On this Wednesday morning, Caleb sat at the bar, sipping coffee, inventory sheets in front of him.  He looked up when Brooke approached and smiled, “Gio’s friend, right?”

“Yes,” Brooke replied, holding out her hand. “Brooke Dotry.”

“Caleb Garth, general manager,” he said, shaking her hand warmly.  “And this is my daughter, Mary, daytime manager-slash-bartender, soon to be Mary Garth, esquire, attorney-at-law.”

Mary grinned and waved at Brooke. “Nice to meet you.”

Garth father and daughter were fond of each other.  Genuinely fond of each other.  Mary liked her father who, in turn, liked her.  I don’t mean to belabor the point, but this is not an everyday kind of thing.  We love our parents and we love our children.  But when the child grows into an adult and the parent is no longer obliged (or welcome) to parent, how often do these two end up as friends?  How often do they grow comfortable enough with each other to stop seeking approval or deference and just accept the other as is?  Mary and Caleb had found their way to this, easily.  They were genuinely fond of each other, with such expansive fondness that it became contagious.  Brooke found that she liked them both and wanted them to like her.  This surprised Brooke, who had up until then believed that she didn’t give a rat’s ass what other people thought of her.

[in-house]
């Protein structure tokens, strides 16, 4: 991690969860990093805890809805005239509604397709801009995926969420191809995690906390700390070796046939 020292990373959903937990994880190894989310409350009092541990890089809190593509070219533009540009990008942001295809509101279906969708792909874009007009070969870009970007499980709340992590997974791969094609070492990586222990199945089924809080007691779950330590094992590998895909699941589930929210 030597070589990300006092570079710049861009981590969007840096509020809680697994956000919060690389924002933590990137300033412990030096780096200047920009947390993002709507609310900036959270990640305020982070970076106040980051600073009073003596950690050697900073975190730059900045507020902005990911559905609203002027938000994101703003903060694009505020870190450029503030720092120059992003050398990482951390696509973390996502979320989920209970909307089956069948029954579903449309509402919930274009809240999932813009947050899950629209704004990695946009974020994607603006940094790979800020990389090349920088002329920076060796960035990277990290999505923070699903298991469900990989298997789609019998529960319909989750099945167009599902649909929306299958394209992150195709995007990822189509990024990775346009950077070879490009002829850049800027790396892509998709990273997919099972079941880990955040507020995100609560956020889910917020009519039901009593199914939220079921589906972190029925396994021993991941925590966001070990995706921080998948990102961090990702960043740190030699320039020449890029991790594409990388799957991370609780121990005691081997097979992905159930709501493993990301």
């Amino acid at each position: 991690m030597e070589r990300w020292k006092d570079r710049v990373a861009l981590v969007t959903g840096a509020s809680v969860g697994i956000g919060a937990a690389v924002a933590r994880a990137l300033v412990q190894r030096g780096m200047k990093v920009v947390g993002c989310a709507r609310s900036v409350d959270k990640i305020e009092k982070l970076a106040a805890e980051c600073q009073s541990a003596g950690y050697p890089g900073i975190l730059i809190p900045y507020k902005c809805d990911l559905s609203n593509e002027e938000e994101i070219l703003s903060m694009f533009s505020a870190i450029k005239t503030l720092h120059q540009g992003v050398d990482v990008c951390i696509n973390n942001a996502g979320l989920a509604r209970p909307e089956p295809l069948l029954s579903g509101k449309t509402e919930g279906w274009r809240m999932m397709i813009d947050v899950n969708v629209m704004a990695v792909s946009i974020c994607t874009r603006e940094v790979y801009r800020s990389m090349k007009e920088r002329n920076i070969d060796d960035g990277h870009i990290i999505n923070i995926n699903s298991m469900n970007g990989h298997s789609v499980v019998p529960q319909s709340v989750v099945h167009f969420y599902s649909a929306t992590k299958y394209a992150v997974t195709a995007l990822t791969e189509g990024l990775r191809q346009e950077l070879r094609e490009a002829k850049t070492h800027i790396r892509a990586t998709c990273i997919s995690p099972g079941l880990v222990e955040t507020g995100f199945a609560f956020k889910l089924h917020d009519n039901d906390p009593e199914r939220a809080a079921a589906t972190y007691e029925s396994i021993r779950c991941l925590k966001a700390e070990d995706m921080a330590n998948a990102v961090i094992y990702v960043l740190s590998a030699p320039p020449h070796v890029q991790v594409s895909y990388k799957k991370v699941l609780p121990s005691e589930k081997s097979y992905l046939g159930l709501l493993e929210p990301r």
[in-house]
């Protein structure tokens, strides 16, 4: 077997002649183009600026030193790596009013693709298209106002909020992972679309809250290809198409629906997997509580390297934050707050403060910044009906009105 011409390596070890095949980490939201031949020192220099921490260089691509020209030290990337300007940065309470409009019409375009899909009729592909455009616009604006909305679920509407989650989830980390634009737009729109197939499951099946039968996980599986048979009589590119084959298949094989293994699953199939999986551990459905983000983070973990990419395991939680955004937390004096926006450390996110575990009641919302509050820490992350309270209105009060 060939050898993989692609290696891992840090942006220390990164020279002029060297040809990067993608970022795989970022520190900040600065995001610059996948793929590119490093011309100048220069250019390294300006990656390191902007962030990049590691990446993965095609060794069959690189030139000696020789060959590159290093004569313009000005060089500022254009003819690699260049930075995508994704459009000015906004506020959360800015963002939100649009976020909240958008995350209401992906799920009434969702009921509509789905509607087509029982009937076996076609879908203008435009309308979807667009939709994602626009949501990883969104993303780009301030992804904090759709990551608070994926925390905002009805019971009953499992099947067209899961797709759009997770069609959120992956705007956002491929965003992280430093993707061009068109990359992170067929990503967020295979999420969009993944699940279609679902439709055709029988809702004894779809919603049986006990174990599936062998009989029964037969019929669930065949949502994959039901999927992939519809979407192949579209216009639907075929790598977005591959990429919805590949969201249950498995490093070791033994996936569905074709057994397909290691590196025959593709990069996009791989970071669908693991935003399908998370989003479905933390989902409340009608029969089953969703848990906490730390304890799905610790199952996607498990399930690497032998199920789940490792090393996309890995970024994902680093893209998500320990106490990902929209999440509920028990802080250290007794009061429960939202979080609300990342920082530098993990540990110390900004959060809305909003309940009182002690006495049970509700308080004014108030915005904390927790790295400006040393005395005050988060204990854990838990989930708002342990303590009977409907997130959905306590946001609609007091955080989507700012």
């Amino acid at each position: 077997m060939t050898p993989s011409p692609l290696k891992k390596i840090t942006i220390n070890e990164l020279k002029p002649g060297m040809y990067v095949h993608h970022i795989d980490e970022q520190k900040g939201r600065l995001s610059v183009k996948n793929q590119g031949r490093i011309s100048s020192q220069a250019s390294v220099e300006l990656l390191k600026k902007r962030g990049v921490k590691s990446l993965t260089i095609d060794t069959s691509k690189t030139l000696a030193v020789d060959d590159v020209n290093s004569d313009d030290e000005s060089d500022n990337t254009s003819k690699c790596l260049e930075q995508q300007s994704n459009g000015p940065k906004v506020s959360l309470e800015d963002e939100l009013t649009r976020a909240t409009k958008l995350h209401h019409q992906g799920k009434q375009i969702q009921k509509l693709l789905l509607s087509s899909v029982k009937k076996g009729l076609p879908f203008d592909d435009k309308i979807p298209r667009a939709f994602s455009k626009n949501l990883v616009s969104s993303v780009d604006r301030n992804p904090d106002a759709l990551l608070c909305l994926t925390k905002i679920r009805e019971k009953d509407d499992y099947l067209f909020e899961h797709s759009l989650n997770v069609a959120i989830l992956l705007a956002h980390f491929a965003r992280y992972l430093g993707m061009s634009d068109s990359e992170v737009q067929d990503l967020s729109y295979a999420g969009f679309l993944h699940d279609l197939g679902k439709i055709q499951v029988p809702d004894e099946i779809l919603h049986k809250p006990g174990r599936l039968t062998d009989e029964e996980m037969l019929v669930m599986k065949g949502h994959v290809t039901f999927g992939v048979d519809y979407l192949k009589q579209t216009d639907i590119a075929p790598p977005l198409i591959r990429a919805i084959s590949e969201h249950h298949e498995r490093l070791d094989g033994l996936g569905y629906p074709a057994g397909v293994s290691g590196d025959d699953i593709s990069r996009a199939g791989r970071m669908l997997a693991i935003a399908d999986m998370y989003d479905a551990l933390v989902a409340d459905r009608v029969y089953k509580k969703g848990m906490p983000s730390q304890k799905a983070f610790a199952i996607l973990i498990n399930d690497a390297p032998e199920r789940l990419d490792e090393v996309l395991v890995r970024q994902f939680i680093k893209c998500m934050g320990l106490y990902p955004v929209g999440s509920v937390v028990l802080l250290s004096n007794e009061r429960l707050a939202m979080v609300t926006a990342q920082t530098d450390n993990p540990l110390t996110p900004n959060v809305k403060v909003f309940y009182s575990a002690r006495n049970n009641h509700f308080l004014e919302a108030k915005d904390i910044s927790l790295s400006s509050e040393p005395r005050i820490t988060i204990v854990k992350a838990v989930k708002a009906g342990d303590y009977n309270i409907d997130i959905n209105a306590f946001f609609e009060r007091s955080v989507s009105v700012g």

(There is, of course, as vast chasm between not caring what people think and not expecting people to like you.  And I expect you, from your excellent vantage point outside looking in, know on which side of that chasm Brooke stands.)

Caleb decided to hire Brooke on the spot.  As a matter of fact, he’d decided to hire her before she walked in the door.  Gio was a good judge of character and a trustworthy employee.  Caleb had cleared it with Gio that Brooke was a girl who would show up on time for her shifts and wouldn’t think of those shifts as paid party time.  Plus, they really needed a new waitress.

“Can you start tonight,” he asked.

“Uh, yes,” said Brooke, surprised.  “I guess.”